By Mark van der Feyst
Last month we focused on ventilating a structure by removing the windows and some of the considerations that need to be assessed before any windows are taken out. Taking out a window is a popular and consistent practice by most fire departments. Another consistent practice is vertical ventilation, although its popularity is slowly dying out, perhaps because of incidents in which firefighters fall through the roofs while trying to ventilate.
This occurrence has been happening far too often, and critics have raised the question of our need to be on the roof. There are many videos showing tests being conducted on different types of roof materials and the time it takes for them to fail under load. The City of Phoenix (AZ) Fire Department conducted some of these tests along with NIOSH showing two firefighters (test mannequins) standing on a roof with the structure on fire below it. It did not take very long before roof failure occurred, and the test mannequins fell through. The time varied depending upon the type of roof material being tested. If you conduct a search on YouTube, you will find many videos demonstrating the quick failure rate of lightweight trusses.
The roofing materials being used in modern building construction are designed to be lightweight for the construction industry and span greater distances for the building owner. Although technology allows us to have these advantages for building purposes, it is a great disadvantage for the fire service. The lightweight material being used is failing much quicker than did previous construction materials. A common time frame established for failure of a lightweight truss is between 5 and 15 minutes under fire conditions–not much time for fire departments to operate within to cut a hole for vertical ventilation.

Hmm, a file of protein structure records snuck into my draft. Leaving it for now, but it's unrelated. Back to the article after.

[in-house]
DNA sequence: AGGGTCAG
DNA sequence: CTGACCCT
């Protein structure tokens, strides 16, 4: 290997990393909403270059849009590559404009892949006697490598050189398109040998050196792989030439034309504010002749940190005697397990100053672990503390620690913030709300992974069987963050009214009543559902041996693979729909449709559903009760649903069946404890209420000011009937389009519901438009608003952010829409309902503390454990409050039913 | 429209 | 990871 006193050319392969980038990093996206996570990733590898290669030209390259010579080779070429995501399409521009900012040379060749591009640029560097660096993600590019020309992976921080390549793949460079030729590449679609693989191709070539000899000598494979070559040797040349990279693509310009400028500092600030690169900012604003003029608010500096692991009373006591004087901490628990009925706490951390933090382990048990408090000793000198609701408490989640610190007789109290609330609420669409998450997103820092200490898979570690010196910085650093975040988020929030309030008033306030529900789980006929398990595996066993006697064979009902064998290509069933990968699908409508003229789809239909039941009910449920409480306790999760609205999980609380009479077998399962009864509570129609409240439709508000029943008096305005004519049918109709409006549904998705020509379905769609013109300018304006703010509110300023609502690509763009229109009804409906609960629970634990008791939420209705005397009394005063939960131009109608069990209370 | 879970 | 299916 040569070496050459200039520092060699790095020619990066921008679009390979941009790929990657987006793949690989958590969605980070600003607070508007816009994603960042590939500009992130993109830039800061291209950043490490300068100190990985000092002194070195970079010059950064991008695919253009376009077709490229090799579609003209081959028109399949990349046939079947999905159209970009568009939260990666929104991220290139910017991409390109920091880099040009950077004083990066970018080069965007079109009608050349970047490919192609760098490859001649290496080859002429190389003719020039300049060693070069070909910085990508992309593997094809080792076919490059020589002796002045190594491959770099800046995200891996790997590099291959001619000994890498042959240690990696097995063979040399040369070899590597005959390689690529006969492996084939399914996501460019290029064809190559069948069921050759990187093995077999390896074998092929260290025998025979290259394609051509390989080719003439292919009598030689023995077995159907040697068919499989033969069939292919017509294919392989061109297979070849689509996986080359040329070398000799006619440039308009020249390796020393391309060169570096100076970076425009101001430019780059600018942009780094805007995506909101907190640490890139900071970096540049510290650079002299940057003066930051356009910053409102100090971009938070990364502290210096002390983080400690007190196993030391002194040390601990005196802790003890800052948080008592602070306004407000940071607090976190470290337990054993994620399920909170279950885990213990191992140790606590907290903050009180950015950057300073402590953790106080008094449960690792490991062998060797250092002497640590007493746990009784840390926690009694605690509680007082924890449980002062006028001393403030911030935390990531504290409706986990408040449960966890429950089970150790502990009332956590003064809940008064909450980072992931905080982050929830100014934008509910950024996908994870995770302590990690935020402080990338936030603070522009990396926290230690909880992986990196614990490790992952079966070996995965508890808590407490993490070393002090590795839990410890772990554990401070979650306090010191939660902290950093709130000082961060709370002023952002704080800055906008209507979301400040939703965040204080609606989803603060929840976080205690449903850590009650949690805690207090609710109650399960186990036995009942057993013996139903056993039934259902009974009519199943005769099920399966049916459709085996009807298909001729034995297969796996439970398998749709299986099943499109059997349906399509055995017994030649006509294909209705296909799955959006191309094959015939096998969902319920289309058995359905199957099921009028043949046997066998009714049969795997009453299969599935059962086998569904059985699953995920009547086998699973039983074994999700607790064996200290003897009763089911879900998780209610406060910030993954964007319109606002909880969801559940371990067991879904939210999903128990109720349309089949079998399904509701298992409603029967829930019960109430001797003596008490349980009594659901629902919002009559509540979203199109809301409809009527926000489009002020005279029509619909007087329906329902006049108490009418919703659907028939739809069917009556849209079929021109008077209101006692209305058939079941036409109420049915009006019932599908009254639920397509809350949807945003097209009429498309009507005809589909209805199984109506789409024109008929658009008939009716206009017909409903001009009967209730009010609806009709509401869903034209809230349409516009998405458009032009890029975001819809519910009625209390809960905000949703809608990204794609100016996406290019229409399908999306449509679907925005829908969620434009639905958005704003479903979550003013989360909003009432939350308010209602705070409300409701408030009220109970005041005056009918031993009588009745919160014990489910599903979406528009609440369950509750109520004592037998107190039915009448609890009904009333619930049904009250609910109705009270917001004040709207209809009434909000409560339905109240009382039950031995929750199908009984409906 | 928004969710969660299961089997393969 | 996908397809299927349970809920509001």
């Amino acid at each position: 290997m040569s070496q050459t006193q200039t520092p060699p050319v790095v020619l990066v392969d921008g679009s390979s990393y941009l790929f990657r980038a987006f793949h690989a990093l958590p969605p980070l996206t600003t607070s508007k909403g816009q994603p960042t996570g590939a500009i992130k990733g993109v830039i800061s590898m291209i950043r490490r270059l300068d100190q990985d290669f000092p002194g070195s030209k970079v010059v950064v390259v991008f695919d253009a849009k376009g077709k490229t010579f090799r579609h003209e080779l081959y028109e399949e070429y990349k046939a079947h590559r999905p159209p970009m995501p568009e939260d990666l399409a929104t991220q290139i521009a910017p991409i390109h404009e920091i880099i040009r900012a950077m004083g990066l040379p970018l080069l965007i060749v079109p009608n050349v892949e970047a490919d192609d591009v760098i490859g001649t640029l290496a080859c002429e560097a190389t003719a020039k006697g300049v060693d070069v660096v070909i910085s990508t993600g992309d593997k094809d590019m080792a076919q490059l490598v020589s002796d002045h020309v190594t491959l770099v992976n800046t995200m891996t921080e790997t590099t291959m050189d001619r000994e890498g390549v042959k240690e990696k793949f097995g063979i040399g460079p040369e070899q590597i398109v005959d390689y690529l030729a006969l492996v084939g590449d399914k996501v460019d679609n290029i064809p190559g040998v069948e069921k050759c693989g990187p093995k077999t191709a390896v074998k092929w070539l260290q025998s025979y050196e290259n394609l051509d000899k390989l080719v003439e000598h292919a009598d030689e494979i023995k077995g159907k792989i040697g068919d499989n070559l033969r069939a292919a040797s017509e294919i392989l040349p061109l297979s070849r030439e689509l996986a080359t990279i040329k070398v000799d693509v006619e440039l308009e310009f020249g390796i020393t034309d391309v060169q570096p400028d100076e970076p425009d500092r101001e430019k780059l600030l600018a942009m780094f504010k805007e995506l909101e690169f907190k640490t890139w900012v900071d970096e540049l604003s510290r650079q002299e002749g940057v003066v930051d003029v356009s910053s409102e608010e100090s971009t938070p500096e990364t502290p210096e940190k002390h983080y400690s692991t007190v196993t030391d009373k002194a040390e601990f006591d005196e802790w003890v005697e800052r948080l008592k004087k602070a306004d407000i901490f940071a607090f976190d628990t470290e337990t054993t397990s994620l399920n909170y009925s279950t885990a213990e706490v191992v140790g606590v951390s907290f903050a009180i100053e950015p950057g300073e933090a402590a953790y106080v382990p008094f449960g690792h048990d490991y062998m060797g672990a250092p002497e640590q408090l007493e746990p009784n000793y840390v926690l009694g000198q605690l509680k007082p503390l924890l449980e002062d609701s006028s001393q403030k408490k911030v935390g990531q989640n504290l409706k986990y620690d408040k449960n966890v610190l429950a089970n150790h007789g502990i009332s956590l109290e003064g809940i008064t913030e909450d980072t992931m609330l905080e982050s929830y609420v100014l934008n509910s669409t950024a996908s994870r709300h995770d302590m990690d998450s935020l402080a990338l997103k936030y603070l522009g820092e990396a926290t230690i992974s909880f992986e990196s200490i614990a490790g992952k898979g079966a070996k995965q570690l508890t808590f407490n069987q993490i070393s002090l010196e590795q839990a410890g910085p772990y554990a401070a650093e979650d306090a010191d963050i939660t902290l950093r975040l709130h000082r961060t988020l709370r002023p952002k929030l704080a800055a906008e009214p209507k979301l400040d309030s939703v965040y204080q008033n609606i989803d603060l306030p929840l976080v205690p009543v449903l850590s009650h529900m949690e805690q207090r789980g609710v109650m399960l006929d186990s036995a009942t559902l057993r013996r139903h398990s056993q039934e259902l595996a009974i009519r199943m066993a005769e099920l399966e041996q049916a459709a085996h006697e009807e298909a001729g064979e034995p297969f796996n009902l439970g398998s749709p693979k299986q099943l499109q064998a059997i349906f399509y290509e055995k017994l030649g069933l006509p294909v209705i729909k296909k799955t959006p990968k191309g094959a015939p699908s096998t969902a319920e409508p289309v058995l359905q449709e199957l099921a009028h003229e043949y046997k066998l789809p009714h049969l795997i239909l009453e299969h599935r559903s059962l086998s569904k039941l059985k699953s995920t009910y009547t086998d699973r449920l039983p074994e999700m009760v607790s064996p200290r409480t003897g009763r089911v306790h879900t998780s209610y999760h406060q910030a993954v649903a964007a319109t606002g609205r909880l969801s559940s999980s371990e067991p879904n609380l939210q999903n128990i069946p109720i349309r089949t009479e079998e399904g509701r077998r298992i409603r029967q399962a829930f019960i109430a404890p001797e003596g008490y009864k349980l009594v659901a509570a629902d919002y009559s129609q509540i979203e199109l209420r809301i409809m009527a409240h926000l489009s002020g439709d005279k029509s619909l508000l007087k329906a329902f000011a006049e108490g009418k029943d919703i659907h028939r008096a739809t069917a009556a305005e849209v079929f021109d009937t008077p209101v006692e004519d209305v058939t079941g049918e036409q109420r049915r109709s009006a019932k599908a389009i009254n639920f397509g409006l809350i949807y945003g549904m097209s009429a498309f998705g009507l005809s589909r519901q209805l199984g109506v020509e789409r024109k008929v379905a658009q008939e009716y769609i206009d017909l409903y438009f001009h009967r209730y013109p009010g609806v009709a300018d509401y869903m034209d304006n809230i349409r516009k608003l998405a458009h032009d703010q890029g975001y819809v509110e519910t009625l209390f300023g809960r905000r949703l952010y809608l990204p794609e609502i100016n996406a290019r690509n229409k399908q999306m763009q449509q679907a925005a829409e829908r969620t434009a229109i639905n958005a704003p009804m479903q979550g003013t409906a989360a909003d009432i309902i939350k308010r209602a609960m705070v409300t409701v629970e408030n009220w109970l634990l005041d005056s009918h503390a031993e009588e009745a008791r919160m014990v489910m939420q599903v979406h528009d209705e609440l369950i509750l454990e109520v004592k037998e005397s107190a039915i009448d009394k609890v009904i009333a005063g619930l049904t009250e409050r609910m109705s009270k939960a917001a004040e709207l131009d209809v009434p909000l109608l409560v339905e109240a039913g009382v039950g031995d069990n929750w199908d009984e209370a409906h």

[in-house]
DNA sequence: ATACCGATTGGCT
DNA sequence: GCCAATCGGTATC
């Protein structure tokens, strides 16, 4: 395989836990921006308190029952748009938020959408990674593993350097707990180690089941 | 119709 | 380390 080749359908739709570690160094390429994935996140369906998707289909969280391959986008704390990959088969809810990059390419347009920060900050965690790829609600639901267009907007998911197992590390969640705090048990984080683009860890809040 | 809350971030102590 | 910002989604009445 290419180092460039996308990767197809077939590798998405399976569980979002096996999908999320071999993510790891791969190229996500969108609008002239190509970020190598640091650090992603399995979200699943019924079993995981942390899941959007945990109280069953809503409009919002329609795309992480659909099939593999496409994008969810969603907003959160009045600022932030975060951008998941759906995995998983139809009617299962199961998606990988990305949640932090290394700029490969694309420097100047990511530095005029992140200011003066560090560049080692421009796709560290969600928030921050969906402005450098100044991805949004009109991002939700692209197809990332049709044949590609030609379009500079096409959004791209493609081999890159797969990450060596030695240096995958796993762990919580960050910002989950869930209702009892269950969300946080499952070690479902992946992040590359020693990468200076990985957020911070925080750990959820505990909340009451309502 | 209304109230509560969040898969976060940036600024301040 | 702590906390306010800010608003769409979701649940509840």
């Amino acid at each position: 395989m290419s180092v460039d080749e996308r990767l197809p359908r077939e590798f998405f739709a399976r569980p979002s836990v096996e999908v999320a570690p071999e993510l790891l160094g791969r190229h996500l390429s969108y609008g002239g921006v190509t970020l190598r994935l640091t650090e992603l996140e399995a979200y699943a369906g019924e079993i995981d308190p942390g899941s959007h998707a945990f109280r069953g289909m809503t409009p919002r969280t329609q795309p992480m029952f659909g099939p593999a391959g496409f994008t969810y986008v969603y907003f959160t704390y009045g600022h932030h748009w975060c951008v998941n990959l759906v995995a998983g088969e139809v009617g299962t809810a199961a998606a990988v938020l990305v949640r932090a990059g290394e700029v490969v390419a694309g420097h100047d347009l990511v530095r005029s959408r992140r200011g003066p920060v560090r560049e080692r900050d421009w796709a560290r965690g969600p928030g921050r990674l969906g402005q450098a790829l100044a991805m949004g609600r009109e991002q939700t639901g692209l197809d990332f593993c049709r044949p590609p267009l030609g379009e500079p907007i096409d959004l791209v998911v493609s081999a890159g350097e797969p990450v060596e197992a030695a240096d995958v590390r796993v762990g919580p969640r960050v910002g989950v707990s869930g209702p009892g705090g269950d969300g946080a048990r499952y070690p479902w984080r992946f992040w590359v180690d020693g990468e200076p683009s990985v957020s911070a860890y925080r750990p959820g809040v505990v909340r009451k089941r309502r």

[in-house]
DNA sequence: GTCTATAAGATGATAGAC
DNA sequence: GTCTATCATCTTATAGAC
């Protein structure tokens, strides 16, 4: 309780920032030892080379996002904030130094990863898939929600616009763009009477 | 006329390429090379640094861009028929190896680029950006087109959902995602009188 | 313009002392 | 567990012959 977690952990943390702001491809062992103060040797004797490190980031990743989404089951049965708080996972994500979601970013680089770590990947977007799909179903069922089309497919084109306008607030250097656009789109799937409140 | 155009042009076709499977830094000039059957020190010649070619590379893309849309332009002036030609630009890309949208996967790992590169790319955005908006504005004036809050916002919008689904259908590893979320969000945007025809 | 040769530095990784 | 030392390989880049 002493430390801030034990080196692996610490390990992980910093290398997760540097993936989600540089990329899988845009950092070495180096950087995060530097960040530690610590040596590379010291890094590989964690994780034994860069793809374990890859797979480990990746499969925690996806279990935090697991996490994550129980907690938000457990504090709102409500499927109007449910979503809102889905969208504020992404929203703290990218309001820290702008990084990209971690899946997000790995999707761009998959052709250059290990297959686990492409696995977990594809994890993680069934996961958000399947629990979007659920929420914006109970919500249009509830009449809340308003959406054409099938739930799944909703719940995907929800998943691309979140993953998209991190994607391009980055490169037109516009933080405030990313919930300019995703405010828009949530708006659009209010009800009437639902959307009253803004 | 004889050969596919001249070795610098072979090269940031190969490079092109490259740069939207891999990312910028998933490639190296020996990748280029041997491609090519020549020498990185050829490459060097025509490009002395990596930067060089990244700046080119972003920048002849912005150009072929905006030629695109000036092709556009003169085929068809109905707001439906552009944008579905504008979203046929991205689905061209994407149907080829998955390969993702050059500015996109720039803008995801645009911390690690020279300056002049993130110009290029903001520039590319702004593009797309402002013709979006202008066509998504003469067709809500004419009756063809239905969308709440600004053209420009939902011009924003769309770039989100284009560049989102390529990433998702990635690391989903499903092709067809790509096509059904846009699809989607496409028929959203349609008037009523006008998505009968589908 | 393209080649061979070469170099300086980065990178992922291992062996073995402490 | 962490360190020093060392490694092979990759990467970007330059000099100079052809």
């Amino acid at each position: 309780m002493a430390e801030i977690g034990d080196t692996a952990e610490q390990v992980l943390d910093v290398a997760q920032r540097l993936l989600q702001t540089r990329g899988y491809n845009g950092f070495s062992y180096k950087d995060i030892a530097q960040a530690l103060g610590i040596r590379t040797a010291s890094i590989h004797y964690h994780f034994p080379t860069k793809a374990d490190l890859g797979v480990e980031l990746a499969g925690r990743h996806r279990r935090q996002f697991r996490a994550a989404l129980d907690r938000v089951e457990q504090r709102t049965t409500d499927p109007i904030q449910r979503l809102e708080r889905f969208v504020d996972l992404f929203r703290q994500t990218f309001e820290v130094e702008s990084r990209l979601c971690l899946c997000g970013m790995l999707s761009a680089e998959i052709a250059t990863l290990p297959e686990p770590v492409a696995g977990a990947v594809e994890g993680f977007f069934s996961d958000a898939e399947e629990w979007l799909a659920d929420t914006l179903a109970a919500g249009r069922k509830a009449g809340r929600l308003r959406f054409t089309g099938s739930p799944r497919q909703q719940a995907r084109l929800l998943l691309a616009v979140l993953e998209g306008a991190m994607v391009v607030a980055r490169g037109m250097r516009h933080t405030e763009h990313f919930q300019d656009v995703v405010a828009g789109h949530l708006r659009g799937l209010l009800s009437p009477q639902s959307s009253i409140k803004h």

Vertical ventilation is a quick method for the removal of hot gases and smoke from the upper portions of a structure. Seeing as heat rises naturally, all our smoke and hot gases will be travelling to the highest point within the structure as it starts to mushroom back down. By alleviating the smoke and hot gases through a vertical opening, we are allowing for the increase in visibility and decrease in temperatures inside the structure, the prevention of horizontal fire spread, and relieving public hallways and stairways of smoke.
To aid in quick ventilation, use existing openings found on roof tops. Common openings found on roof tops are skylights, scuttle hatches, HVAC equipment, stairway doors that exit to the roof, and vertical vent pipes. All these items are a good start to opening up the building for smoke and hot gas removal.
Cutting a hole in the roof is the best way to accommodate the need for quick ventilation. Sometimes a series of holes is needed to ventilate effectively. Before we go the roof to cut our hole, we need to consider a few items;
- Where is the fire located?
- Cut our hole directly above the fire as possible.
- How big is the fire?
- We may need to cut more than one hole.
- What operations are underway right now and where are they located?
- We do not want to be interfering with any interior or exterior operations.
- Is the fire already breaching the roof?